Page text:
Pushin' On: UAB Spinal Cord Injury Model System Digital Newsletter Volume 37 | Number 1 - Page 2
Caregiving after Spinal Cord Injury: Part 1 - Caregiver Health
The last issue of Pushin’ On
featured an article on having a
Personal Care Attendant (PCA) after
spinal cord injury (SCI). However,
a PCA is not always a workable
This is part 1 of 2 articles on
caregiving. This article helps
caregivers find a balance between
taking care of themselves while
caring for a loved one. Part 2 will
focus on the challenges of caring
for a partner/spouse.
What is the difference between a
PCA and a caregiver?
The two are often thought of
as the same because they both
provide the same daily care. The
difference is that a PCA is a paid
employee and not a family member.
You are a family member who
proves care. This relationship can
lead to unique challenges.
What can I expect early after
Life is usually chaotic and very
stressful during the early period
after injury. For a parent, spouse or
other close family member, there is
worry and concern for the condition
and recovery of your loved one.
There is often stress over juggling
work, family life, money issues,
and many other things that are
disrupted after injury. At the same
time, you are learning about the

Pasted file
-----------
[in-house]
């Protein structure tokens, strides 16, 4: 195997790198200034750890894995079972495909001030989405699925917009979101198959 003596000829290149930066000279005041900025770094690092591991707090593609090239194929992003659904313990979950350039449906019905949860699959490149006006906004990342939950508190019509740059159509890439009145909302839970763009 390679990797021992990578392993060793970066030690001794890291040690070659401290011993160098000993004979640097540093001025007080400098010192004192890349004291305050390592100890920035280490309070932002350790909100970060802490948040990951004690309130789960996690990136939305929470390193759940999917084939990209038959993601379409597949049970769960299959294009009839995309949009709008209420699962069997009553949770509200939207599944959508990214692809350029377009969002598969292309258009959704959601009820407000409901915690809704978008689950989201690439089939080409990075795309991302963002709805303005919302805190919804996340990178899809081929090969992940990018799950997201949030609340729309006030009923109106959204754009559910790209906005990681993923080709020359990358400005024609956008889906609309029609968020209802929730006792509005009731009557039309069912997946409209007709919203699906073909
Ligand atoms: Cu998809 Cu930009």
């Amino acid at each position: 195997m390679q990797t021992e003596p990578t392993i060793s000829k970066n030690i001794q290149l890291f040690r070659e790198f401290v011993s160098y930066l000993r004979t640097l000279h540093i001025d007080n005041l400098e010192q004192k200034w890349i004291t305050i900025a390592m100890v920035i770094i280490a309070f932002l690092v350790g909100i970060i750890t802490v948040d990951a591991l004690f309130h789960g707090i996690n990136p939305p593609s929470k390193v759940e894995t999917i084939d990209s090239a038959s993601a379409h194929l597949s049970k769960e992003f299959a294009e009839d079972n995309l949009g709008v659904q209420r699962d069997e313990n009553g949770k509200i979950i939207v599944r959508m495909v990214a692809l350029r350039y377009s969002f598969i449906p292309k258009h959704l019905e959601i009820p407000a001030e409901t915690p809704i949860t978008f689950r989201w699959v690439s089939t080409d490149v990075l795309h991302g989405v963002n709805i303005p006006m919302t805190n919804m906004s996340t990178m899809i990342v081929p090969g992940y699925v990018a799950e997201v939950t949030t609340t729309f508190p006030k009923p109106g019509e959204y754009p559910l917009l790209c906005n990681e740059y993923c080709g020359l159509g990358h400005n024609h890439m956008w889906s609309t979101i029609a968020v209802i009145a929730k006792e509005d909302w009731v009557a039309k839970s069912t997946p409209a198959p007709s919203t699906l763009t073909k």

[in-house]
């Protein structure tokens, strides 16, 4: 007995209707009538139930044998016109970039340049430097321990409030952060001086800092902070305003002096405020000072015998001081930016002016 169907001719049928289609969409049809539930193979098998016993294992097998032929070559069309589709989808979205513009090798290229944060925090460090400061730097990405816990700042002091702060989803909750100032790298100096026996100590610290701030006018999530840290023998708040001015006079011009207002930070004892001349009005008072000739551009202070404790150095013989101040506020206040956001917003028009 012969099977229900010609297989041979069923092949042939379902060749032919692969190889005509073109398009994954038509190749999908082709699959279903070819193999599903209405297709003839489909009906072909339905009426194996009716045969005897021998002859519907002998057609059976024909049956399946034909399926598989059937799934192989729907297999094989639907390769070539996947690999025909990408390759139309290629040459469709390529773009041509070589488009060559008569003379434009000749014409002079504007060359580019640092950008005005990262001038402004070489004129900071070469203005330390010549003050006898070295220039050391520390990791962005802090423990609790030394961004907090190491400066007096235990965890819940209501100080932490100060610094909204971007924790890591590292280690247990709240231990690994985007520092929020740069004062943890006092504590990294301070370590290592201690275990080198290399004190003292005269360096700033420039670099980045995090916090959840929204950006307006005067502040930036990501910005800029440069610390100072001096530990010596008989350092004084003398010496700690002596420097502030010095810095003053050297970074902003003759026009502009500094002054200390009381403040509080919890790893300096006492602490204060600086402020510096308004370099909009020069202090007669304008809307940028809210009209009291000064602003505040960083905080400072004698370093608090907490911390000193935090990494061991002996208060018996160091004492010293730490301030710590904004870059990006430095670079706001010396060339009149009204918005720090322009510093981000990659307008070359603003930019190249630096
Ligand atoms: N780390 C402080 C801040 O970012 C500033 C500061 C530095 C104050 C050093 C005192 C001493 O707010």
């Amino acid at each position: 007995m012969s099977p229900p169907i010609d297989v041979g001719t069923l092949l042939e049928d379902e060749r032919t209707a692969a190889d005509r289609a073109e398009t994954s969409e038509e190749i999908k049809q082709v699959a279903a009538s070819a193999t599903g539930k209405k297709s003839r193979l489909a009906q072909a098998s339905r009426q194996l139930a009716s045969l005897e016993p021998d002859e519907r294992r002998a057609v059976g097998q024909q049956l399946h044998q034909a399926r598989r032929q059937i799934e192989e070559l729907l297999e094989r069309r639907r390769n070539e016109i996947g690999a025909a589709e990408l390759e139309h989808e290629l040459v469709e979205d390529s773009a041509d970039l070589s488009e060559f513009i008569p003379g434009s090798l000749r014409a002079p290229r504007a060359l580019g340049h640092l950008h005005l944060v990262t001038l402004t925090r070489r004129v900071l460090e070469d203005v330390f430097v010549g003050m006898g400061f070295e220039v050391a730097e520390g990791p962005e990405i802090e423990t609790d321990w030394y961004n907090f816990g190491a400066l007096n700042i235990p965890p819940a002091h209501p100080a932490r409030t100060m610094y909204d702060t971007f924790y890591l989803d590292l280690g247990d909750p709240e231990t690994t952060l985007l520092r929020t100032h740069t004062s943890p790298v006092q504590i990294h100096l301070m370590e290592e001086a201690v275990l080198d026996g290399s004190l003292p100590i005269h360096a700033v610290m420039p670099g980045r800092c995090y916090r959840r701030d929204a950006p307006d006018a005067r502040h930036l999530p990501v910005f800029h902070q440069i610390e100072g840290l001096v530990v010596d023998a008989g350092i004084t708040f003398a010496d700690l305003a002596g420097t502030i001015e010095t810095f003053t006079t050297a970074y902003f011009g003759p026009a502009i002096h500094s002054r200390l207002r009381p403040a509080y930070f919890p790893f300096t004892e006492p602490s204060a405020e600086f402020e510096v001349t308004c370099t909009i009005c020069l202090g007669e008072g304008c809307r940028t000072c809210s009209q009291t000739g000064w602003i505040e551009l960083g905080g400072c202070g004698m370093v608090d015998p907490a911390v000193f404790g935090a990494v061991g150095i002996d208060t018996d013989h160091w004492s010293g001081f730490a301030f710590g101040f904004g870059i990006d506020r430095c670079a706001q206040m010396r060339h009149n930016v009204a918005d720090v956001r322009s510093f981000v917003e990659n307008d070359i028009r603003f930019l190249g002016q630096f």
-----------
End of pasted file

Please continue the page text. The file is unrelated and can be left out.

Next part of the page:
many issues of SCI and how to
• Visit the SCI Model Systems
Knowledge Translation Center
for more information about SCI.
What can I expect after Rehab?
The first challenge is to establish
a new “normal.” You and your loved
one learned a lot during rehab,
but what works in rehab does not
always work at home. It takes time
to learn what works best for you at
home and adjust to a daily routine.
Why is it important to manage my
Here are only a few of the many
reasons it is important.
• Provide the best care for your
loved one. You cannot expect to
take proper care of your loved
one if you do not take proper
care for yourself.
• Keep your relationship healthy.
Long-Term caregiving for a
loved one can put a strain
on any relationship. Staying
healthy helps you better
Your health is just as important
as your loved one’s health.
Simply put, you are worth it!
How do I manage my personal
Another challenge is taking care
of yourself. Here are 3 key steps to
managing your own health.
1. Adopt a Healthy Lifestyle
A healthy lifestyle includes a
balance of things you can do to feel
better emotionally and physically.
Healthy behaviors reduce stress
and increase our ability to cope
with problem issues. A few simple
acts can be a great foundation for
• Get plenty of sleep.
• Eat regular, healthy meals and
• Exercise and participate in
regular physical activities.
• Seek out social support to
share ideas, resources and
• Take quiet time for yourself to
Participate in UAB Research
Low Carb/ High Protein Diet to Improve Metabolic
Health in Individuals with SCI
This study aims to determine the effects of an 8-week